In 2010 I enrolled at the University of Leicester to undertake a PhD on George Eliot. During this time I also undertook various works of translation, which strengthened my language, linguistic and critical reading skills and my ancient and modern language skills. I have since extended this work to develop Eliot’s scholarly writing into a philosophy of continuous improvement – itself derived from Spinoza, Kant, Strauss, Hegel, Feuerbach, etc. It is anticipated that this work will provide an alternative or complementary approach to existing process improvement and Total Quality Management methods.

In July 2014 I returned to De Montfort to work as a Research Assistant in the Lean Engineering Research Group. Here I am currently involved in a number of projects concerning process improvement, lean-agile and reactive scheduling, as well as writing reports and proof reading academic papers for other members of staff.

Research group affiliations

Lean Engineering Research Group

Publications and outputs

[Add Publications and Outputs content here]

Research interests/expertise

Within the Lean Engineering Research Group my main focus of research is upon the implementation of Lean, Agile and Reactive, Sigma Six process improvement strategies and Total Quality Management.

In addition, my other interests include; signal analysis, statistical analysis, Fourier analysis and various approaches to mathematical modelling. My research on George Eliot has also allowed me to contrast the logical philosophies and approaches of Spinoza, Kant, Hegel, Feuerbach, Heidegger, etc. with the mathematical approaches of Gödel, Hausdorff, Hofstadter, etc.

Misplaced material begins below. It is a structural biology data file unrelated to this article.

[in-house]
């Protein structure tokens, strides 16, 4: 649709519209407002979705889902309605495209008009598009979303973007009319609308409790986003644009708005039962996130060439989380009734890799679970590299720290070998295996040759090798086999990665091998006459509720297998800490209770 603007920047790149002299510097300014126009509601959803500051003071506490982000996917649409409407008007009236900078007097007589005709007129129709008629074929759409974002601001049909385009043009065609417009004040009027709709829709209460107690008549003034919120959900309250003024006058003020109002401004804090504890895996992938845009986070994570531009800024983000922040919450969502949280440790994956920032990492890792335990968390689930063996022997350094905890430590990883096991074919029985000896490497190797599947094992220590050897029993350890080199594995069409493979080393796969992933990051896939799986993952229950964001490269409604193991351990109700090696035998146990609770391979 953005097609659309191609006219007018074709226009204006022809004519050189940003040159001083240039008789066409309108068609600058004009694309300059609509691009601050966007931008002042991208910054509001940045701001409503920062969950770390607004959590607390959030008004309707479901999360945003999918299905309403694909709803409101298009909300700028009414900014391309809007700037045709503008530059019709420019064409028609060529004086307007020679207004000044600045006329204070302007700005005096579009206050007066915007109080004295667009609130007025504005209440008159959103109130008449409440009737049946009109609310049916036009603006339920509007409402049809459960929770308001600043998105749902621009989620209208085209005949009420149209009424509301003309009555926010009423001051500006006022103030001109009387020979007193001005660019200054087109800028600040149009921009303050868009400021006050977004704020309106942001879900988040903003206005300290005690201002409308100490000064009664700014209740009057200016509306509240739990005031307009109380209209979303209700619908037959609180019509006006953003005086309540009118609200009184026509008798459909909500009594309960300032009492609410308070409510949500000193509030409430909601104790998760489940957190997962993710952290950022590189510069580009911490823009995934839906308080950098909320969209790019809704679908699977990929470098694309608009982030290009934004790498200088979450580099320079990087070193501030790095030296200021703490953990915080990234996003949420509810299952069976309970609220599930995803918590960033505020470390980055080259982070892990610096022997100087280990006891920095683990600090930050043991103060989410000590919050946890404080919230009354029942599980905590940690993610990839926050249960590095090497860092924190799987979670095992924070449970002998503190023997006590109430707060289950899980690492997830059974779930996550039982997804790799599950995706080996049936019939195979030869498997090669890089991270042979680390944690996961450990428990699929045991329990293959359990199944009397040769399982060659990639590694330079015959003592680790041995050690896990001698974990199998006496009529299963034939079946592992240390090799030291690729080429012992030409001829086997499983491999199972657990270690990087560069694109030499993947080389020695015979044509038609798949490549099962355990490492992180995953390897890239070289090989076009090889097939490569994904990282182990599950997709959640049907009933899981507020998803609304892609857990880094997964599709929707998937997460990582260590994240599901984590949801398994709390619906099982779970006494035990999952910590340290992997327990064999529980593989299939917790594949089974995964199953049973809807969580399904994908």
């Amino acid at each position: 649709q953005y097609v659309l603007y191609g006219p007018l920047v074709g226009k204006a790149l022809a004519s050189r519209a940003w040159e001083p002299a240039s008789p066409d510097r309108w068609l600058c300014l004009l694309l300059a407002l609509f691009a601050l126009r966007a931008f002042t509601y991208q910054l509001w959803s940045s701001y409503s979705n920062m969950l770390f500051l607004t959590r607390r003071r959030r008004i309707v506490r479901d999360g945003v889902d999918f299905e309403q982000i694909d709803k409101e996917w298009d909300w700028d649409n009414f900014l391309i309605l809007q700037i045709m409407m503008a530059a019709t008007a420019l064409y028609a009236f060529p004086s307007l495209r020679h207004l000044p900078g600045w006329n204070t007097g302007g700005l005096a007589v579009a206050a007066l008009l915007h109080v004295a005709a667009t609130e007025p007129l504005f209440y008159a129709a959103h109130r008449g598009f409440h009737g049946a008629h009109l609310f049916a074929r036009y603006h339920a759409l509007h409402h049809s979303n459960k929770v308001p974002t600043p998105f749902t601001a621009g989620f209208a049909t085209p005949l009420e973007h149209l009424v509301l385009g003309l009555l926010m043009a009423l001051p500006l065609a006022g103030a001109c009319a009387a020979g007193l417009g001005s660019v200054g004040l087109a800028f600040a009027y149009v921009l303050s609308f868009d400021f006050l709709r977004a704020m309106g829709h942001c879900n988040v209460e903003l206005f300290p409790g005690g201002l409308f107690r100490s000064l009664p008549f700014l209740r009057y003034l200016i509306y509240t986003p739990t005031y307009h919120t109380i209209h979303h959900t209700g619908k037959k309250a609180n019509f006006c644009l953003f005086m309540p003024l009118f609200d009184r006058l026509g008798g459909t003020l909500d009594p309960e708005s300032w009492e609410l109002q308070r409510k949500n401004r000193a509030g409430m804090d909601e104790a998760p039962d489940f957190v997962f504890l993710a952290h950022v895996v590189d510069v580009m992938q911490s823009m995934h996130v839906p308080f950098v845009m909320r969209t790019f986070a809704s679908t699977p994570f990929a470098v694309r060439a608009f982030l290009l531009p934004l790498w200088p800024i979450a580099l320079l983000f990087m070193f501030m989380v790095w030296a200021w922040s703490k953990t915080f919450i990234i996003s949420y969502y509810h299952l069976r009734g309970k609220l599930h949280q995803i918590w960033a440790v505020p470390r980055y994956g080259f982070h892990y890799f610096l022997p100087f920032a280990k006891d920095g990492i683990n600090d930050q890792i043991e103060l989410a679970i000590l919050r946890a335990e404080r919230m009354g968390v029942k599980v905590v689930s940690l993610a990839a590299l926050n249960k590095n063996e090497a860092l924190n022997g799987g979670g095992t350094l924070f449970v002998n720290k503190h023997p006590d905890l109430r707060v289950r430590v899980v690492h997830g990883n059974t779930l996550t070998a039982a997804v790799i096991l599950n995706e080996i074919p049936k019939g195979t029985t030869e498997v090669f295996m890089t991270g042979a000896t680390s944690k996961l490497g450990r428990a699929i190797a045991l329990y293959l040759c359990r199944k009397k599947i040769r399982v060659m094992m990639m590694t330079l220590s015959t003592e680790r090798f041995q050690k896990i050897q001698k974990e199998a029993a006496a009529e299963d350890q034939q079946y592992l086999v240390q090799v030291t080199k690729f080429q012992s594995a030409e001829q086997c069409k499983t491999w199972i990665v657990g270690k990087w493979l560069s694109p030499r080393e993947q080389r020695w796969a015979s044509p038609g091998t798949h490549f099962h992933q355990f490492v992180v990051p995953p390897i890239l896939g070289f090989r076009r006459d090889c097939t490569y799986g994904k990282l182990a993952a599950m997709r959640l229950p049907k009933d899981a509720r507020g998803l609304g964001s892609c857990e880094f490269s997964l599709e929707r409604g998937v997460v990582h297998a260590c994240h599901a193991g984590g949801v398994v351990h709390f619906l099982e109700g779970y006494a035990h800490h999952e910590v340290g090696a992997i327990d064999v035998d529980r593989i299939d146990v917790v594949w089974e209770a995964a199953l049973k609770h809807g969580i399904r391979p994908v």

I am also interested in linguistics, translation and the history of language and how language evolves. I have a growing number of works in translation, including:

  • Translation of Charles Perault’s Histoires ou Contes du Temps passé (aka. Tales of Mother Goose) from French to English with annotated notes
  • Translation of Friedrich Hölderlin’s “Der Ister” from German to English
  • Translation of various poems by Goethe from German to English
  • Translation of Friedrich Gerstäcker’s Germelshausen from German to English
  • Translation of various poems by Catullus from Latin into English
  • Partial translation of Virgil's Georgica from Latin to English with annotated notes
  • Partial translation of Cervantes’ Don Quixote from Spanish to English
  • Partial translation of Dante’s Inferno from Italian to English
  • Partial translation of Spinoza’s Ethics from Latin to English
  • Partial translation of Ovid’s Metamorphoses from Latin to English
  • Partial translation of Homer’s Odyssey from Greek to English
  • Partial translation of Beowulf from Norse into English
  • Various Biblical translations from Hebrew, Greek and Latin into English


B.Eng Electronic Engineering – 1994 De Montfort University

MSc Software Techniques for Image Processing – 1997 De Montfort University

Teaching Company Associate – 2000 University of Central England (now Birmingham City University)

PhD (Cand) Advanced Numerical Methods – 2002 De Montfort University

BA (Hons) 1st Class English – 2005 De Montfort University

MA English – 2007 De Montfort University

PhD (Cand) – 2011 University of Leicester